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Orange proposes high-tech school, associate degrees
(Published April 10, 2000)
By KATHRYN SINZINGER
Building on the mayor’s proposal to create a high-tech high school, Ward 5 Councilman Vincent Orange has proposed renovating and reopening McKinley Technical Senior High School in Northeast Washington and expanding its programs to include the awarding of associate degrees from the University of the District of Columbia.
Kifah Jayyousi, the chief facilities officer for D.C. Public Schools, said redeveloping McKinley has been under consideration as part of the master facilities planning process that is underway for the public schools.
A spokesman for the control board did not respond to an inquiry into why the control board included McKinley March 29 on a list of surplus schools for possible disposal by the mayor when the council and school officials are moving forward on plans to reopen it.
The control board has given Superintendent Arlene Ackerman 45 days to justify why McKinley and five other schools should not be taken out of DCPS’s property portfolio. On the same day, the control board turned over control of 32 other school buildings not currently being used for DCPS programs to the mayor’s office.
Orange’s proposal, introduced April 4, is being co-sponsored by nine of his council colleagues.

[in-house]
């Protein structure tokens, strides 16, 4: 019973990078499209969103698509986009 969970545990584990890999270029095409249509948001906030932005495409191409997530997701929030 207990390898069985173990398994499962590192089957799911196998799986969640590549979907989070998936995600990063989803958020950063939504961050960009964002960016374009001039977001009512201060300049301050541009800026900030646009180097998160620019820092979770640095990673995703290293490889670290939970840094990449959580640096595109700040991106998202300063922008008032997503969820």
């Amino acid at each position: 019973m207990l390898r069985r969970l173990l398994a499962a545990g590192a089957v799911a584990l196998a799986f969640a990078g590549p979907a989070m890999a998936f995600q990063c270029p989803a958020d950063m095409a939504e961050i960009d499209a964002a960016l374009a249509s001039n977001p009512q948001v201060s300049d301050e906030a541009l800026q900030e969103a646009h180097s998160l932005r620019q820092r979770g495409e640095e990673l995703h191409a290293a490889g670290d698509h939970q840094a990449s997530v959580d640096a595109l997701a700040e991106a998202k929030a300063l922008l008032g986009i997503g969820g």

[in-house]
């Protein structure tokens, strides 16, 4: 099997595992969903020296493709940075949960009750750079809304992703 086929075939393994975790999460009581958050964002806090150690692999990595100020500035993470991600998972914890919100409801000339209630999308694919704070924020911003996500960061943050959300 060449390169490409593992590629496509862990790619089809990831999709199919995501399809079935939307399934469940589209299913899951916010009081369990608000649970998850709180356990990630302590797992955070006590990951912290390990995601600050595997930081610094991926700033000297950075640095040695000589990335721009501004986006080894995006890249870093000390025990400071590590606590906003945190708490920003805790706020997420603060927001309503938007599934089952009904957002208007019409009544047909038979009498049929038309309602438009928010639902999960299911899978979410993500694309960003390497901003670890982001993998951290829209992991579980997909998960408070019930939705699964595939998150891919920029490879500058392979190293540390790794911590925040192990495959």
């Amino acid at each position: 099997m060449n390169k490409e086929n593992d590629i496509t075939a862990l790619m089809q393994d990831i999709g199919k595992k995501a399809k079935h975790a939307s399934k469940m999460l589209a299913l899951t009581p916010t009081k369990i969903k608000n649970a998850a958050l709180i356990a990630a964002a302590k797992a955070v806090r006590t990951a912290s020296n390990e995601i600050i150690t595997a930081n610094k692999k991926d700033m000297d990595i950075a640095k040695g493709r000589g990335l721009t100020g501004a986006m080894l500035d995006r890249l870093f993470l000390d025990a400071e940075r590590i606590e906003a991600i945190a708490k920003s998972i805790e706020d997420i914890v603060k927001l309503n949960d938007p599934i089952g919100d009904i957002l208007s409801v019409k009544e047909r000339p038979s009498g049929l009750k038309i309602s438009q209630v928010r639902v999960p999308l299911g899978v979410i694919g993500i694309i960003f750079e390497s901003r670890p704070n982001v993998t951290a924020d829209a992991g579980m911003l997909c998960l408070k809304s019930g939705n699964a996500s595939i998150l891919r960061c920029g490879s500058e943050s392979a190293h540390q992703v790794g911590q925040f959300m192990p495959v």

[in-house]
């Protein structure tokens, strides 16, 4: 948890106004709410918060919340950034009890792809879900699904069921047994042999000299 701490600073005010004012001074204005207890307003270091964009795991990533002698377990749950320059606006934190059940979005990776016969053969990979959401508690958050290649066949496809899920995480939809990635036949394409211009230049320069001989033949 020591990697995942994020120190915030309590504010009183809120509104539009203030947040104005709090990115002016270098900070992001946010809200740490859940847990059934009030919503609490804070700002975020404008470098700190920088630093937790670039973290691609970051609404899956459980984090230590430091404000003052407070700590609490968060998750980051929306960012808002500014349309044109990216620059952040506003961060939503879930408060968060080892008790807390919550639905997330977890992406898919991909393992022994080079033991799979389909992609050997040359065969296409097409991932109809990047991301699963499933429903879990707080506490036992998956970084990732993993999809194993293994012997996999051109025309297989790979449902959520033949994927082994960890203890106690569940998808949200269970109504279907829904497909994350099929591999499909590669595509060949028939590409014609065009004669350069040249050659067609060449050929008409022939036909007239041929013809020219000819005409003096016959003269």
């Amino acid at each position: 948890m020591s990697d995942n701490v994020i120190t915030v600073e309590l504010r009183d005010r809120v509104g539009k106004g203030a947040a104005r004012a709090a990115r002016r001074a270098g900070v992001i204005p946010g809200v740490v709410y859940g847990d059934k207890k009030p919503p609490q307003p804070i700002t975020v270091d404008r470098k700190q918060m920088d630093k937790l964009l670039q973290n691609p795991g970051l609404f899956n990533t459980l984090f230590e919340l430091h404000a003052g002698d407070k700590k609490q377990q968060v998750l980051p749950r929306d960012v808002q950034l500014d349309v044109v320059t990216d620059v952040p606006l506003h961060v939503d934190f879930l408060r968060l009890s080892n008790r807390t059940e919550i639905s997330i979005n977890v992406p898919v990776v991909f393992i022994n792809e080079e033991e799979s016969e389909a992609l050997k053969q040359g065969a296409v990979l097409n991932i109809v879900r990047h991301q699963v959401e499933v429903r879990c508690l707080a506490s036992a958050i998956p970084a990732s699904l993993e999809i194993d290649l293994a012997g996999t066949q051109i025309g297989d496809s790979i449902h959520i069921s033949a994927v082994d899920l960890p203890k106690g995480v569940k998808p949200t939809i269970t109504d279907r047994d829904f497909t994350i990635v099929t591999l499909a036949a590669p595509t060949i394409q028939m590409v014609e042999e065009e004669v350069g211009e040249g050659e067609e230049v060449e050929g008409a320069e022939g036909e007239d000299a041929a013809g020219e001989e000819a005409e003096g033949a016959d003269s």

Orange noted that McKinley’s 22-acre campus overlooks the New York Avenue-Florida Avenue corridor that has been dubbed NoMa ("north of Massachusetts Avenue") as part of a strategy to lure technology companies to the District.
Orange said creating the McKinley Technology Campus and Conference Center in such close proximity to what is being envisioned as the city’s technology hub would enhance the ability of those companies to interact with training programs.
Orange’s bill proposes directing part of the $3 million Mayor Anthony A. Williams wants to spend from reserve funds to finance technology programs at UDC on the creation of the Frederick Douglass School of Technology. The Douglass School would be housed at McKinley but operated by UDC and would grant associate degrees in technology. Orange also envisions a fund-raising effort to gain industry support.
The councilman’s proposal also calls for the redevelopment of athletic and cultural facilities at McKinley as community resources.
Copyright 2000, The Common Denominator